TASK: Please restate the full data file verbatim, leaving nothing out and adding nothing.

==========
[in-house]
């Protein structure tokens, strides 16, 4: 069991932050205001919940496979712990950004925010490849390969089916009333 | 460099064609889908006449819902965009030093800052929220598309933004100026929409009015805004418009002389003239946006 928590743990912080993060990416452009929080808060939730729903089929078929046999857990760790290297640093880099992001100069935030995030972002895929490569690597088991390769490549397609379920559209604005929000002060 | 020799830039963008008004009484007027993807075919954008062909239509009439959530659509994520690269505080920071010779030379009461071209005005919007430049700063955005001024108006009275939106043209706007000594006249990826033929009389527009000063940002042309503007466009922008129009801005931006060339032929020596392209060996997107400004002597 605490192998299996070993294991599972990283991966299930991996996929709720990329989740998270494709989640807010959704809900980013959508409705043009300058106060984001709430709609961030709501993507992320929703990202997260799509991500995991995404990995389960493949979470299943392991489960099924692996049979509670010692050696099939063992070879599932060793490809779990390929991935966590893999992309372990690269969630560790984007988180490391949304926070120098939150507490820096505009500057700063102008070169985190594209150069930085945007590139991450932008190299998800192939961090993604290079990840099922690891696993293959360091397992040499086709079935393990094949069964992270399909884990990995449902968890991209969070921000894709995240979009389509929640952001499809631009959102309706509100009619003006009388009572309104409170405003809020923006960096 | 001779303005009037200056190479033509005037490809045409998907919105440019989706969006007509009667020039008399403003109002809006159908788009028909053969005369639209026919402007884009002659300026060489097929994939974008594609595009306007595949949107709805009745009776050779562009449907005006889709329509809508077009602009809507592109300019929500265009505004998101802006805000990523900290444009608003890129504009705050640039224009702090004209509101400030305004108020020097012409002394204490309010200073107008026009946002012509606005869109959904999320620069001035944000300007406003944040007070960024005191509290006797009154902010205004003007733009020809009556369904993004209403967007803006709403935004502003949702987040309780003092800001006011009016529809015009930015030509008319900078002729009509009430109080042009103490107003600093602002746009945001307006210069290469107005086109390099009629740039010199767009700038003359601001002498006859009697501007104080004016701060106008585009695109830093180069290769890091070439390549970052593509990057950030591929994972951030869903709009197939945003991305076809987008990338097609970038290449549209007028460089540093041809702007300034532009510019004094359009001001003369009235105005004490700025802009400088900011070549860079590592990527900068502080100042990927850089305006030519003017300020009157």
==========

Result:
[in-house]
């Protein structure tokens, strides 16, 4: 069991932050205001919940496979712990950004925010490849390969089916009333 | 460099064609889908006449819902965009030093800052929220598309933004100026929409009015805004418009002389003239946006 928590743990912080993060990416452009929080808060939730729903089929078929046999857990760790290297640093880099992001100069935030995030972002895929490569690597088991390769490549397609379920559209604005929000002060 | 020799830039963008008004009484007027993807075919954008062909239509009439959530659509994520690269505080920071010779030379009461071209005005919007430049700063955005001024108006009275939106043209706007000594006249990826033929009389527009000063940002042309503007466009922008129009801005931006060339032929020596392209060996997107400004002597 605490192998299996070993294991599972990283991966299930991996996929709720990329989740998270494709989640807010959704809900980013959508409705043009300058106060984001709430709609961030709501993507992320929703990202997260799509991500995991995404990995389960493949979470299943392991489960099924692996049979509670010692050696099939063992070879599932060793490809779990390929991935966590893999992309372990690269969630560790984007988180490391949304926070120098939150507490820096505009500057700063102008070169985190594209150069930085945007590139991450932008190299998800192939961090993604290079990840099922690891696993293959360091397992040499086709079935393990094949069964992270399909884990990995449902968890991209969070921000894709995240979009389509929640952001499809631009959102309706509100009619003006009388009572309104409170405003809020923006960096 | 001779303005009037200056190479033509005037490809045409998907919105440019989706969006007509009667020039008399403003109002809006159908788009028909053969005369639209026919402007884009002659300026060489097929994939974008594609595009306007595949949107709805009745009776050779562009449907005006889709329509809508077009602009809507592109300019929500265009505004998101802006805000990523900290444009608003890129504009705050640039224009702090004209509101400030305004108020020097012409002394204490309010200073107008026009946002012509606005869109959904999320620069001035944000300007406003944040007070960024005191509290006797009154902010205004003007733009020809009556369904993004209403967007803006709403935004502003949702987040309780003092800001006011009016529809015009930015030509008319900078002729009509009430109080042009103490107003600093602002746009945001307006210069290469107005086109390099009629740039010199767009700038003359601001002498006859009697501007104080004016701060106008585009695109830093180069290769890091070439390549970052593509990057950030591929994972951030869903709009197939945003991305076809987008990338097609970038290449549209007028460089540093041809702007300034532009510019004094359009001001003369009235105005004490700025802009400088900011070549860079590592990527900068502080100042990927850089305006030519003017300020009157």